One Of Us Is Crazy


One Of Us Is Crazy

Charles Misja, Ph.D.

Ever had the experience of listening to a loved one talk to you and something just didn’t make sense because you walked away feeling like you were crazy?  Or, maybe he/she was crazy?  Well, one of you is crazy but you’re not sure whom?

We can feel off-balance, even a bit psychologically disoriented because we’re just not sure what, or who, to believe.  It’s like someone coming to you and informing you that the world is indeed flat, regardless of what you’ve been taught, and they say it with such conviction that you find them compelling, on one hand, but on the other hand you’re saying to yourself. “That’s nuts!  What’s he talking about?”
You may be talking to someone who is a liar.  Perhaps a pathological liar.  Perhaps someone with a personality disorder.  And despite your best efforts, you somehow find yourself believing them, or nearly believing them.   Are you crazy?
No, you’re not crazy.  You’re being caught up in a whirlwind of twisted truth, a line of reasoning that only that person believes but few others ever will.  So what’s going on?
First, the big picture:  The way God built us is that we have a sort of built-in lie detector called a conscience.  That device is supposed to hold us back when we are tempted to lie, or deceive (passive lying is withholding pertinent information from the other party causing them to believe one thing is true when the person is question knows full well it is not, with adverse implications to the other party).  We work hard to strengthen that capacity in our children so they tell the truth and ultimately are governed by internal constraints, i.e., a conscience, such that when they don’t tell the truth they feel guilty and the guilt motivates them to resolve the inner tension they feel, even if they “get away” with the lie.
But things can go wrong.  For some, that capacity is never fully developed.  They can lie, and do lie, without any guilt.  The inner mechanism isn’t developed to the degree that it controls their behavior.  Why and how this happens is a matter of great speculation and undoubtedly many factors play a role in it.  In any case, the person can lie with little if any internal conflict.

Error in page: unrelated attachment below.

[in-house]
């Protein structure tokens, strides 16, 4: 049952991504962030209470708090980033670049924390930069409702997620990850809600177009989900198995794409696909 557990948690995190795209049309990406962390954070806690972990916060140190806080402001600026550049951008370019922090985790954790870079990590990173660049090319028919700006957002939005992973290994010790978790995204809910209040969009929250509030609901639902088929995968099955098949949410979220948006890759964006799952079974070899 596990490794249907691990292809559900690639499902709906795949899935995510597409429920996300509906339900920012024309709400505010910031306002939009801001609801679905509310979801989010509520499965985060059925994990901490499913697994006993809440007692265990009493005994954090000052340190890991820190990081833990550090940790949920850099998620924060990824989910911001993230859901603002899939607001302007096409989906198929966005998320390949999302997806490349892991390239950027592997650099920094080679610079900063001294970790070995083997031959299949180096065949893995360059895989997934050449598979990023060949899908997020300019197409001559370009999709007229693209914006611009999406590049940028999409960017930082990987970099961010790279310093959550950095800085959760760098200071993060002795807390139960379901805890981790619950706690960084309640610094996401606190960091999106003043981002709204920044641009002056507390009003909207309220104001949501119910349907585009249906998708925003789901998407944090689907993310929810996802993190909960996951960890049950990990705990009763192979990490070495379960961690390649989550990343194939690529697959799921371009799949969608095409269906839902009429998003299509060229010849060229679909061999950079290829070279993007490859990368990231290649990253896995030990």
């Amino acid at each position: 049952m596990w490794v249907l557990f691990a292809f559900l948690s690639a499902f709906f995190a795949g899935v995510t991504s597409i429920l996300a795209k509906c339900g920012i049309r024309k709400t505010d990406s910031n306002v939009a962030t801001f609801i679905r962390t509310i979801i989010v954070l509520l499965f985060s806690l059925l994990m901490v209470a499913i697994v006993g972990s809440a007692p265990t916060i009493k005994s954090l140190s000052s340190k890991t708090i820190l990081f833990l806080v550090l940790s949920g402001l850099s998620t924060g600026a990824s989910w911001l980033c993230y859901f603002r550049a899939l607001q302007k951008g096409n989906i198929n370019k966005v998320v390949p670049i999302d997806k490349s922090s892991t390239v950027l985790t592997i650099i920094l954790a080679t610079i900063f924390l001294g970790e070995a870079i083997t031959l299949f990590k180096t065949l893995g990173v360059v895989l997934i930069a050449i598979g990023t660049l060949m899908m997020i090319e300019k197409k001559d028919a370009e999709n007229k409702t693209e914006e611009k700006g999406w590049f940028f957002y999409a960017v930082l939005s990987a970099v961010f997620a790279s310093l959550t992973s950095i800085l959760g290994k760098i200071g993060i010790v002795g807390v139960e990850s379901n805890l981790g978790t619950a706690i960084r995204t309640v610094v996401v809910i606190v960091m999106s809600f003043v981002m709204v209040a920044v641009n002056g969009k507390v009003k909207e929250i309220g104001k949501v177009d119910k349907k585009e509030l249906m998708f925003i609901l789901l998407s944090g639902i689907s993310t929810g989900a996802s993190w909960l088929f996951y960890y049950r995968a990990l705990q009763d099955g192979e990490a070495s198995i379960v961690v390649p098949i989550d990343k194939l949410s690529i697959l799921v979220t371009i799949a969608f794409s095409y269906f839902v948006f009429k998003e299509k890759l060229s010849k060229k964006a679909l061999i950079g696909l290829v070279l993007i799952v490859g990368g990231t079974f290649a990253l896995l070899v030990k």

One of the implications that impacts others in their lives is that these people simply don’t feel the kind of pain that most people do feel, and should feel.  Most people will feel guilty even if they get away with the lie.  They know they’ve done something wrong.  They know they’ve wronged another person, harmed another person in some way and there’s something inside most of us that says, “I wouldn’t want someone to do that to me, it’s not fair that that I do that to them.”  This is The Golden Rule, which in some form is a basic morality theme in virtually all cultures and religions (Luke 6:31).  
In other words, we have a sense of “other;” that is, someone exists separately from us with their own identity, values, needs, and so on.  But for these people the sense of “other” is missing.  The only way others exist is in relationship to that person, others are only an extension of that person but they have little to no value in and of themselves.  So when the person in question performs a behavior that some might say is harmful, it isn’t harmful to that person if that person isn’t hurt.  It’s only harmful if that person is hurt, not another. This is an extended version of calling it “sin.”
This is why some people can do outrageous sorts of things and then wonder why others get upset.  They don’t “get it,” that they’ve inflicted harm on another person.  It doesn’t seem that way to them at all.  They don’t feel what most people feel.  They only know what happens to them, not to others (except if what happens to others directly affects them).
We call this a personality disorder.  We expect people to feel certain things and when they don’t, consistently and over a period of time, with consequences most people would find painful, we say that’s not normal.  That’s not how we’re built.  That’s not God’s design.  These people are sometimes called narcissists.  If they break the law they might be called sociopaths or antisocial.  
Worse, they believe the lies they tell others.   To them, it’s not like they’re telling a story knowing internally it’s a lie.  They really believe it and will defend it.  They demonstrate conviction and have a compelling presentation because of that conviction.